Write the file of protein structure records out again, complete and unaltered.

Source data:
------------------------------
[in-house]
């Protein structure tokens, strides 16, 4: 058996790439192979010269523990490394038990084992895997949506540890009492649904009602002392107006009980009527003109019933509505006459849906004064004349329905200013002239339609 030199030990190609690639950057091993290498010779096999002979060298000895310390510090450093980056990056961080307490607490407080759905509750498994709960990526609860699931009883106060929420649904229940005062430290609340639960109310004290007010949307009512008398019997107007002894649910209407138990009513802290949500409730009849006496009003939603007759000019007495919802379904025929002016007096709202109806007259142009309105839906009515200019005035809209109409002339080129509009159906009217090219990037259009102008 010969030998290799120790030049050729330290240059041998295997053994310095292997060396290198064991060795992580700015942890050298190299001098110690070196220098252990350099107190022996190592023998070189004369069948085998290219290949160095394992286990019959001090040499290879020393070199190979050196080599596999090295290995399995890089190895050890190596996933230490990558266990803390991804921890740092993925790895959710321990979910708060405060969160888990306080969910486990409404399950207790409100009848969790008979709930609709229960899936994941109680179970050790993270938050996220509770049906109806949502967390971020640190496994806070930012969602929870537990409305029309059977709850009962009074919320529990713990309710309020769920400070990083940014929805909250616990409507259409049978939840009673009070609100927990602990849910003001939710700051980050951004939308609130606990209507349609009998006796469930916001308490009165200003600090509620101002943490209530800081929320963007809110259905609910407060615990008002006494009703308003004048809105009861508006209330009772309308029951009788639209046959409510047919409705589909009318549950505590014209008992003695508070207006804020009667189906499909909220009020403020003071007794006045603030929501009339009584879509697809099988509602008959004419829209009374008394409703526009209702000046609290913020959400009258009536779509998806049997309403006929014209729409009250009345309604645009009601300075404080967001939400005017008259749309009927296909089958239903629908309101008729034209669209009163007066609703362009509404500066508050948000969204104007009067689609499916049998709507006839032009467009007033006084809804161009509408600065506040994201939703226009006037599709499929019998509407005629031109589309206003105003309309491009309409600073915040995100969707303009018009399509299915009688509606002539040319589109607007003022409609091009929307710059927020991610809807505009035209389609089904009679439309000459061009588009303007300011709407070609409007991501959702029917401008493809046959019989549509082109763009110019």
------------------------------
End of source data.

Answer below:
[in-house]
């Protein structure tokens, strides 16, 4: 058996790439192979010269523990490394038990084992895997949506540890009492649904009602002392107006009980009527003109019933509505006459849906004064004349329905200013002239339609 030199030990190609690639950057091993290498010779096999002979060298000895310390510090450093980056990056961080307490607490407080759905509750498994709960990526609860699931009883106060929420649904229940005062430290609340639960109310004290007010949307009512008398019997107007002894649910209407138990009513802290949500409730009849006496009003939603007759000019007495919802379904025929002016007096709202109806007259142009309105839906009515200019005035809209109409002339080129509009159906009217090219990037259009102008 010969030998290799120790030049050729330290240059041998295997053994310095292997060396290198064991060795992580700015942890050298190299001098110690070196220098252990350099107190022996190592023998070189004369069948085998290219290949160095394992286990019959001090040499290879020393070199190979050196080599596999090295290995399995890089190895050890190596996933230490990558266990803390991804921890740092993925790895959710321990979910708060405060969160888990306080969910486990409404399950207790409100009848969790008979709930609709229960899936994941109680179970050790993270938050996220509770049906109806949502967390971020640190496994806070930012969602929870537990409305029309059977709850009962009074919320529990713990309710309020769920400070990083940014929805909250616990409507259409049978939840009673009070609100927990602990849910003001939710700051980050951004939308609130606990209507349609009998006796469930916001308490009165200003600090509620101002943490209530800081929320963007809110259905609910407060615990008002006494009703308003004048809105009861508006209330009772309308029951009788639209046959409510047919409705589909009318549950505590014209008992003695508070207006804020009667189906499909909220009020403020003071007794006045603030929501009339009584879509697809099988509602008959004419829209009374008394409703526009209702000046609290913020959400009258009536779509998806049997309403006929014209729409009250009345309604645009009601300075404080967001939400005017008259749309009927296909089958239903629908309101008729034209669209009163007066609703362009509404500066508050948000969204104007009067689609499916049998709507006839032009467009007033006084809804161009509408600065506040994201939703226009006037599709499929019998509407005629031109589309206003105003309309491009309409600073915040995100969707303009018009399509299915009688509606002539040319589109607007003022409609091009929307710059927020991610809807505009035209389609089904009679439309000459061009588009303007300011709407070609409007991501959702029917401008493809046959019989549509082109763009110019």